My resting metabolic rate was 1,900 calories a day which means if I spent all day on the couch watching t.v. and didn't move a muscle, I would still need just under two thousand calories to survive; theoretically. O.k., this is where it gets technical, you may want to skip down a paragraph. My calorie needs were broken into two parts, my resting energy expenditure (REE) or resting metabolic rate (RMR): the amount of calories needed to maintain basic body systems and body temperature at rest AND my activity energy expenditure (AEE): the amount of calories used during activity. The estimated total energy expenditure (TEE) is my REE plus my AEE. My activity level was defined at 'very active'. So my RMR is 1,900 calories and my TEE is 3950 calories per day. Dr. Repovich says if I wanted to lose one pound per week, I would need to eat 500 fewer calories per day.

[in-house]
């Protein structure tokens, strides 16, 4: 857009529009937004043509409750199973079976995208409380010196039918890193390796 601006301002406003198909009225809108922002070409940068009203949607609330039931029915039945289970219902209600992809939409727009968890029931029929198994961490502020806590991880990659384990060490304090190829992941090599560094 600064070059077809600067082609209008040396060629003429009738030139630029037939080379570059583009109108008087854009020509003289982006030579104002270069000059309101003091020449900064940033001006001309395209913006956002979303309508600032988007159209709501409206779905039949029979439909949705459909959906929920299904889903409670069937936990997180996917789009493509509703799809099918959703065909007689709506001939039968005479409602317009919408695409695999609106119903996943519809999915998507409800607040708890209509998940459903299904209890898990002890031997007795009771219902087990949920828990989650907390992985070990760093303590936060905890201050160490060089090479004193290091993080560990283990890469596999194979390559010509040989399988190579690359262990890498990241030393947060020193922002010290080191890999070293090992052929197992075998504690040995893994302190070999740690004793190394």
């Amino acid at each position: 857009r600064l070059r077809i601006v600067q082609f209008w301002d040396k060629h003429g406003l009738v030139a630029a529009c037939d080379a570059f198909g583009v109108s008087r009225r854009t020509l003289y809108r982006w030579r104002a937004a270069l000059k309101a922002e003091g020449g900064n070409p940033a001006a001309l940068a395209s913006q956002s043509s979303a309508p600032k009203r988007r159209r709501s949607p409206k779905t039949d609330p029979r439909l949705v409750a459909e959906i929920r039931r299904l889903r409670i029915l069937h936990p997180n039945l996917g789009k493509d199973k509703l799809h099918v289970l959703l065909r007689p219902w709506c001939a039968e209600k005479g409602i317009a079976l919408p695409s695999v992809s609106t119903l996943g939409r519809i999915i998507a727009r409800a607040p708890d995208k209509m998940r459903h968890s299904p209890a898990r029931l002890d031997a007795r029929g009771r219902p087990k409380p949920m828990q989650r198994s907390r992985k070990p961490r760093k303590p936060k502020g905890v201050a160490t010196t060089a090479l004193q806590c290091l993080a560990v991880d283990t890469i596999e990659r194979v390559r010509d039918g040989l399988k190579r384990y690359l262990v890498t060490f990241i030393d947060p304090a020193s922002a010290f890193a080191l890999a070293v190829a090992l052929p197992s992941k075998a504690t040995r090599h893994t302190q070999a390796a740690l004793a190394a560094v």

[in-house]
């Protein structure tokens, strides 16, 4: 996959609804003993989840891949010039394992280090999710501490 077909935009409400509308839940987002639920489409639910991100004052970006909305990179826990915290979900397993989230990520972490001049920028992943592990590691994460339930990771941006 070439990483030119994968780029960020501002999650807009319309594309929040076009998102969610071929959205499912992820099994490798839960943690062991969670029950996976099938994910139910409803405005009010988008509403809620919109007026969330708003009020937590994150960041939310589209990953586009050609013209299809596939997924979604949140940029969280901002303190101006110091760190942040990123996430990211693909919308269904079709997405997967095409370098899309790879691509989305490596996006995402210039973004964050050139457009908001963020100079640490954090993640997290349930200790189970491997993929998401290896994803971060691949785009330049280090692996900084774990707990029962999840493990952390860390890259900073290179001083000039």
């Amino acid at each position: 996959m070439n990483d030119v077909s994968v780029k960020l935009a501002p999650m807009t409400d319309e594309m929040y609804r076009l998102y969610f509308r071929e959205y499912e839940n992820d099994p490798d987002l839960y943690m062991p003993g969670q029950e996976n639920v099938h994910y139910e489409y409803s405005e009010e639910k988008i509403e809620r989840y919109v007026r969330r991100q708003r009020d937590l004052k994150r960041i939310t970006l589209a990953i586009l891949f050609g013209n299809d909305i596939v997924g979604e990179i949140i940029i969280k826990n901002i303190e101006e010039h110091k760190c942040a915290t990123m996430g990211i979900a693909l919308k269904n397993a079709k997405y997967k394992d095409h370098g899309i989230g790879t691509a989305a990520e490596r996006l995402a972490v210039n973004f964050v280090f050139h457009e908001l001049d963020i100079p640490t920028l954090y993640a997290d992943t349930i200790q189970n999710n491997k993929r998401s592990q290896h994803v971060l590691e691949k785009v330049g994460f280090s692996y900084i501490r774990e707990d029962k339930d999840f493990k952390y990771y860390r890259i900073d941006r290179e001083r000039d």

After the BOD POD experience I was hooked up to a "Tanita Body Composition Analyzer." This was much less claustrophobic. All we had to do was hold a pair of hand grips. It provided each of us a segmental analysis of our entire body in terms of fat percentage, fat mass, fat free mass and predicted muscle mass. I learned that each of my legs had 4 pounds of fat and about 25 pounds of predicted muscle mass. My arms had about one pound of fat in each and 9.6 and 9.4 pounds of predicted muscle mass. I'm o.k. with that. One of the most interesting pieces of data I received from the "Tanita Body Composition Analyzer" was where I hold the highest percentage of my body fat. Answer, my trunk. Based on the results that day, It held 14.2 pounds of fat and 83.2 pounds of fat free mass which equal about 14.6 percent fat.